I am pleased to announce three presentations in our annual Contemporary Israeli Voices 2015 series. This year the series opens with the Center for Jewish Studies Distinguished Scholar lecture, Shimon Adaf’s lecture, Adventures in the Unreal: On Judaism, Identity, and Writing, followed by a multimedia presentation by Yithak Goren about Cosmopolitan Alexandria: An Enchanting Ship of Fools and ends with Asaf’s Gavron’s Tel Aviv Magic: History, Literature and murder. All presentation are at 8 pm at Russell House, 350 High Street. On behalf of The Center for Jewish Studies, I would like to extend an invitation to you to attend. All are welcome and admission is free.

Thursday, September 17, 2015. Shimon Adaf, Center for Jewish Studies Visiting Professor and 2012 winner of Sapir Literary Prize, Adventures in the Unreal: On Judaism, Identity and Writing.
Adaf is the Chair of the creative writing program at Ben Gurion University in Israel. He has published three collections of poetry and seven novels, for which he won the Ministry of Education Award for Debut book (1996) and the Prime Minister`s Prize (2007). His third collection of poetry Aviva-No won the Yehuda Amichai Poetry Award in 2010, and his novel Mox Nox won the Sapir Prize (the Israeli equivalent of the Booker Prize) in 2013.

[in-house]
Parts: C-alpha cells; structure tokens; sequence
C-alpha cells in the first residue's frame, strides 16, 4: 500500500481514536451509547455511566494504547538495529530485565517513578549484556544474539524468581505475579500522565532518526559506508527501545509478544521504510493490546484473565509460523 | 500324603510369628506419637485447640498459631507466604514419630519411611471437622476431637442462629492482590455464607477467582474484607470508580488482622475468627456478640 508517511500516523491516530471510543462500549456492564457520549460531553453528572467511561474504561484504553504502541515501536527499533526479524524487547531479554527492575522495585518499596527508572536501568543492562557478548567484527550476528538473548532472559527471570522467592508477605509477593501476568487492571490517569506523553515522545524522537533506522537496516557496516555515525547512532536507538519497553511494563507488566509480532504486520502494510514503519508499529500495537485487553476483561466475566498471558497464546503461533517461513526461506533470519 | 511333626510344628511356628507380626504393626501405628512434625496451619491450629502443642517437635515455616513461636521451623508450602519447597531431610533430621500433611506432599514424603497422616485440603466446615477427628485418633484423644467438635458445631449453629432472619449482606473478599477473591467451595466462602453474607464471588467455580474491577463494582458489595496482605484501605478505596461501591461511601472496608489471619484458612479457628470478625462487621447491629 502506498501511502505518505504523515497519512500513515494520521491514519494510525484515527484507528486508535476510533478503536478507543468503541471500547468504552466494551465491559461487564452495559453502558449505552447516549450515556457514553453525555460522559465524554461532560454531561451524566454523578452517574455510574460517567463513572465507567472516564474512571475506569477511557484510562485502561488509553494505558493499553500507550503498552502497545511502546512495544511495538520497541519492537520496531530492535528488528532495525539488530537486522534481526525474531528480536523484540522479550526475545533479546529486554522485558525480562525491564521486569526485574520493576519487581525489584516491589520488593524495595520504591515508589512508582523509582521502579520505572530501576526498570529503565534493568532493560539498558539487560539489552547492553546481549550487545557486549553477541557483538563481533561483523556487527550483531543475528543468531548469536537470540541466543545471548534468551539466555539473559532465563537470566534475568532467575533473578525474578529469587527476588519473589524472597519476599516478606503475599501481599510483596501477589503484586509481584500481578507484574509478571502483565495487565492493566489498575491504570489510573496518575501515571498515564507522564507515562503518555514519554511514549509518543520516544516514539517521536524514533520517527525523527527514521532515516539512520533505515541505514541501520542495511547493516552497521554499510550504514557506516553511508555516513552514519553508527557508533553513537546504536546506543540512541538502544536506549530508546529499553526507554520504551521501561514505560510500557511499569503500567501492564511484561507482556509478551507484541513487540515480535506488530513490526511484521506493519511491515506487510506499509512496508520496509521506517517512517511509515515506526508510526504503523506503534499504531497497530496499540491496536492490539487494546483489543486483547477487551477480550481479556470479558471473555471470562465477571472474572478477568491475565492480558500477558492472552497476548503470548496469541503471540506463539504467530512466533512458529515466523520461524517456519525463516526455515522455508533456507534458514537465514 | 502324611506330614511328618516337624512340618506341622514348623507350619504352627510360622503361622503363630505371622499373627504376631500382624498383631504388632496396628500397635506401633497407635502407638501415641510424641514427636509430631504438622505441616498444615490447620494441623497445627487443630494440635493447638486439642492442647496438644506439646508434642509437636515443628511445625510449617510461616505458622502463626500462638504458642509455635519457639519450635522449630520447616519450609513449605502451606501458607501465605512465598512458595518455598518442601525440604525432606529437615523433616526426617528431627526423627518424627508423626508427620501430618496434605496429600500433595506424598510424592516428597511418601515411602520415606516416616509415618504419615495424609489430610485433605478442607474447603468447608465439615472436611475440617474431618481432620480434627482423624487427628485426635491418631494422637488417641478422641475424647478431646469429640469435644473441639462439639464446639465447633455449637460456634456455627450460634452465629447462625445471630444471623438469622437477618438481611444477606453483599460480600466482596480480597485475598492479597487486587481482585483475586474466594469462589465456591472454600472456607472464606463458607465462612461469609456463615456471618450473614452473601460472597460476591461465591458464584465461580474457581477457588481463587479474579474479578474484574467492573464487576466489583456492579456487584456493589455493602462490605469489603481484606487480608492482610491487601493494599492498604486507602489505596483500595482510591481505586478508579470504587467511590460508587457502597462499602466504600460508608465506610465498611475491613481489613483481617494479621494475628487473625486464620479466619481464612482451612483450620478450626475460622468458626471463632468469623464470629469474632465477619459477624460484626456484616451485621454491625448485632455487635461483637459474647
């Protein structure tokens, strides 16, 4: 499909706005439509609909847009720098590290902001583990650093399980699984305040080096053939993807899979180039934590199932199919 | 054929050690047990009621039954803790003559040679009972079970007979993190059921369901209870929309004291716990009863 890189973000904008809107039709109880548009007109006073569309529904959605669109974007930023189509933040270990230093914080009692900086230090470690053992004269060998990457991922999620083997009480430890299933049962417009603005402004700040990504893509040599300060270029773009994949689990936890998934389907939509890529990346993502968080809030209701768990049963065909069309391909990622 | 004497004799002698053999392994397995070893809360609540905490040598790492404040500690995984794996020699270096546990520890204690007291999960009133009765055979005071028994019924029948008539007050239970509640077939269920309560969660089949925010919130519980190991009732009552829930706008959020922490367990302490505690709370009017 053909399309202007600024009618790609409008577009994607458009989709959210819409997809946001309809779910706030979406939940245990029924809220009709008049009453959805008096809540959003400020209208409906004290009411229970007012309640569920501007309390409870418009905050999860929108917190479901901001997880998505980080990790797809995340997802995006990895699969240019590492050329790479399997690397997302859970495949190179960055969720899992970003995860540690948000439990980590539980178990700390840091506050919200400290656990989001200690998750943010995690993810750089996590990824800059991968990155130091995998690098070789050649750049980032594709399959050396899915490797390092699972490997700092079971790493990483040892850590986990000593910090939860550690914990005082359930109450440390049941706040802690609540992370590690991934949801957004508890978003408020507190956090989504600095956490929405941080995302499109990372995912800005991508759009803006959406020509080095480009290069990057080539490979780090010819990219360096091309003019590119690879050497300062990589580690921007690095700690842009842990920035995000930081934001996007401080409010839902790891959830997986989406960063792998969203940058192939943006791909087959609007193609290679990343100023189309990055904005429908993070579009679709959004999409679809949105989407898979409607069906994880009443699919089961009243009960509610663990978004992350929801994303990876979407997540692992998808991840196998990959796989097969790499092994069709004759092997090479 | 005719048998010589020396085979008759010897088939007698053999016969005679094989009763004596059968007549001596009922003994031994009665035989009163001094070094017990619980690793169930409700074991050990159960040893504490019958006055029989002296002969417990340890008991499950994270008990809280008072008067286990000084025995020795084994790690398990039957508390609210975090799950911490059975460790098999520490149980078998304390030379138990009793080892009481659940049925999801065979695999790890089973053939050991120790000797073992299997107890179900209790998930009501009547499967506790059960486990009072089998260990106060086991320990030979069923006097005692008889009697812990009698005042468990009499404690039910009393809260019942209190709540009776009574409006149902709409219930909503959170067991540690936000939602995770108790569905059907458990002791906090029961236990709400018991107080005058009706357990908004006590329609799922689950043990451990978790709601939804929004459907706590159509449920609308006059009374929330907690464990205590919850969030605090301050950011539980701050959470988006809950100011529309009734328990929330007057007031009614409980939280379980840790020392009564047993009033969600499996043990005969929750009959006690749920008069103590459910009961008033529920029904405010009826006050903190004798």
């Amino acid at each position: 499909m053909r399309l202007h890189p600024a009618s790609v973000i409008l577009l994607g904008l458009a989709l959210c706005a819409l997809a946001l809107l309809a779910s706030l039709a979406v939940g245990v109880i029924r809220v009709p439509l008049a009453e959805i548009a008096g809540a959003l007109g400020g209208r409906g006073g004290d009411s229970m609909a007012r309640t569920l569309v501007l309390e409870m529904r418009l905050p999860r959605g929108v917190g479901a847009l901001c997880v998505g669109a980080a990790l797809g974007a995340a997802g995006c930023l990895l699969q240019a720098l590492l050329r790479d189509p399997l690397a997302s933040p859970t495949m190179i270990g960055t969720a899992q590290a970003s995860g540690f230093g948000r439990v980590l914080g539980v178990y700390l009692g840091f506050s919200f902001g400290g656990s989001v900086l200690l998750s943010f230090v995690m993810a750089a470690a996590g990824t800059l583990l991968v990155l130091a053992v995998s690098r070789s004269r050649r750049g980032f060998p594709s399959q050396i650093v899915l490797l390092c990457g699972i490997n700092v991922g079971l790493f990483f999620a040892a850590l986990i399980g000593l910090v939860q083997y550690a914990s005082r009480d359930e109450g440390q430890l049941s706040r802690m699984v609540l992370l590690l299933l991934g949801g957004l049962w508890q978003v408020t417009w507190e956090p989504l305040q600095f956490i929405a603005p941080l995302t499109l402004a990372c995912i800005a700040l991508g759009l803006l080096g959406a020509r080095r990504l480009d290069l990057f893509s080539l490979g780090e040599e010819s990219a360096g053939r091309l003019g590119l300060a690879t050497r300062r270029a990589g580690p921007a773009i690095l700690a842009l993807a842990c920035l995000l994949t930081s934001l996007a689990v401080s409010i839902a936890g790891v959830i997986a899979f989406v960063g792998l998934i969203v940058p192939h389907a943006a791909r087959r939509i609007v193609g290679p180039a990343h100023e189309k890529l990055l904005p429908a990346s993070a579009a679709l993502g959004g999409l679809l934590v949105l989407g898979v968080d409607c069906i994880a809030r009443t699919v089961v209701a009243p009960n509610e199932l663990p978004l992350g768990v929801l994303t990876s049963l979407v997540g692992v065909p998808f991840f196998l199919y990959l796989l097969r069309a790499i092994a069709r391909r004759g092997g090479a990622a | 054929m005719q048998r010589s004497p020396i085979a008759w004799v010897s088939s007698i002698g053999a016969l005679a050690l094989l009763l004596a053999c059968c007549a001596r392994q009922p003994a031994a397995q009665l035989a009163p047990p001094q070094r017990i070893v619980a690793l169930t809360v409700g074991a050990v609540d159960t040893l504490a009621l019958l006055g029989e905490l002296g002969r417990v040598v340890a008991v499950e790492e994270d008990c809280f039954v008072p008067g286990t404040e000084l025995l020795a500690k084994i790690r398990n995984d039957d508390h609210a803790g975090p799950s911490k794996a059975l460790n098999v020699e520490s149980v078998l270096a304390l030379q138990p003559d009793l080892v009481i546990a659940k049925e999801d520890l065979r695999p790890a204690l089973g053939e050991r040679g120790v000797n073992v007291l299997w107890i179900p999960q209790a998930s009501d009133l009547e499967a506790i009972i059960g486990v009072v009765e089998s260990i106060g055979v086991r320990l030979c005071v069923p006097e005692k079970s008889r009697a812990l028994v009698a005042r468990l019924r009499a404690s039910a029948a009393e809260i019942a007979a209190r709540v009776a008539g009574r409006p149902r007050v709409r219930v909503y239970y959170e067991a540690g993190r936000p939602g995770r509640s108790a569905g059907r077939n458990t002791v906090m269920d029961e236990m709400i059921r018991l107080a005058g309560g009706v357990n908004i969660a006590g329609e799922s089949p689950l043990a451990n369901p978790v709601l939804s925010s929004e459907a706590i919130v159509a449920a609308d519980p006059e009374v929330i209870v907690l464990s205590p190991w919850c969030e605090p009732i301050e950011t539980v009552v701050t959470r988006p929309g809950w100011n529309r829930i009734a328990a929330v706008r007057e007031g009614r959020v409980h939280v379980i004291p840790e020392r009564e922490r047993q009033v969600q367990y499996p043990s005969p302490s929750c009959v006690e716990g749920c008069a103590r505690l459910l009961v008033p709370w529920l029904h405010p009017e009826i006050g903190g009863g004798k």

Monday, September 28, 2015. Yitzhak Gormezano Goren, Novelist, Playwright and Stage Director: Cosmopolitan Alexandria: An Enchanting Ship of Fools.
Multi -media presentation including short clips from the films The Year 66 Was Good for Tourism and the Prince of the Transit Camp as well as reading segments from Alexandrian Summer.

Thursday, November 12, 2015. Asaf Gavron, Writer and Translator, The Tel Aviv Magic: History, Literature, and Murder.
Gavron has published five novels and a collection of short stories. He has won numerous international awards such as the Prix Courrier International in France, Buch fur die Stadt in Germany, the DAAD artists in Berlin residency, and the Bernstein Prize in Israel. His fiction has been translated into ten languages, was adapted to the stage, and four of his books are optioned for movies.

I hope you came come to all the events, Dalit Katz